The biggest reason I decided to come teach in China is because I wanted to learn how to speak Chinese and I figured, what better way to learn Chinese than in China. So that’s one of the biggest reasons why I wanted to stay here (a second year). Having a couple years or 3 years in China will help me in my career in the future. Plus, if anything, I can tell an employer that I know how to think on my feet because nothing is set in stone here.

And I like teaching! It’s very rewarding. So yeah, I’m going to continue to teach next year which will be my third year.

3. If you could give one piece of advice to someone who is considering going out and getting their TEFL certificate, what would you tell them?

Just make sure that you’re the kind of person who can deal with this. It’s definitely different and not everyone can do it. The culture shock and being away from home is tough. This year I was much more homesick than last year; last year was kind of the honeymoon period where I was excited about doing this. If we got Christmas off I think that would change everything. I didn’t go home the first 2 years (during the 10 month contract).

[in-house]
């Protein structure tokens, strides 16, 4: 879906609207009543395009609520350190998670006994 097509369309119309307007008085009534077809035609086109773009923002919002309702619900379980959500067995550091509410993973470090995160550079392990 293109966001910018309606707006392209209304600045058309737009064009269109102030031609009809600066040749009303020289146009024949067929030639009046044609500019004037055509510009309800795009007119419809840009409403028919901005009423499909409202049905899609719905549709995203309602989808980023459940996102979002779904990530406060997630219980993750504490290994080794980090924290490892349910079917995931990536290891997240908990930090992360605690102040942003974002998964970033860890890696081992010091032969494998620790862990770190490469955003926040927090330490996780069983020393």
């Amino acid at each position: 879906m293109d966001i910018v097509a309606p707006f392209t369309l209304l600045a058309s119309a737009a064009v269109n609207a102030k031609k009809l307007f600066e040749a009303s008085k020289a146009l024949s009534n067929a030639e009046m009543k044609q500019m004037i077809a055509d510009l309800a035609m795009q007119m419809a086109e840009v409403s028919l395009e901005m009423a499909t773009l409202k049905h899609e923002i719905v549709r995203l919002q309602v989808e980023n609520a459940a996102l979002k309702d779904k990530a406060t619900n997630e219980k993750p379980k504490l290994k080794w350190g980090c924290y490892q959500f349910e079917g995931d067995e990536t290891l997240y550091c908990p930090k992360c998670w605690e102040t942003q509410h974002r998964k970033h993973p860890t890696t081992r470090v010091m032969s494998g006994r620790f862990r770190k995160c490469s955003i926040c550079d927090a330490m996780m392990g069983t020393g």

Another piece of advice would be, just be open-minded. Like in any foreign country, you need to be open-minded. Just because they don’t do it your way doesn’t mean it’s wrong, it’s just different. Realize that, especially in China (because that’s what I know), if you go to a small town where there are not many foreigners; they paint with a wide brush. Act properly when you’re out. That’s not just to keep your company happy, but people are going to treat you how you treat them.

Do you have any final comments?

I really like it! Every once and awhile I have that moment of, “I’m in China!” By now I’m fairly used to it and it’s fun, but I think that it’s something everyone should do.

2 thoughts on “Harry – 2 years in Rural China

    • Dan Post author

      This interview was fun! Harry has a great way of putting things. He is always optimistic, but knows how to explain the reality of teaching as well.

      Reply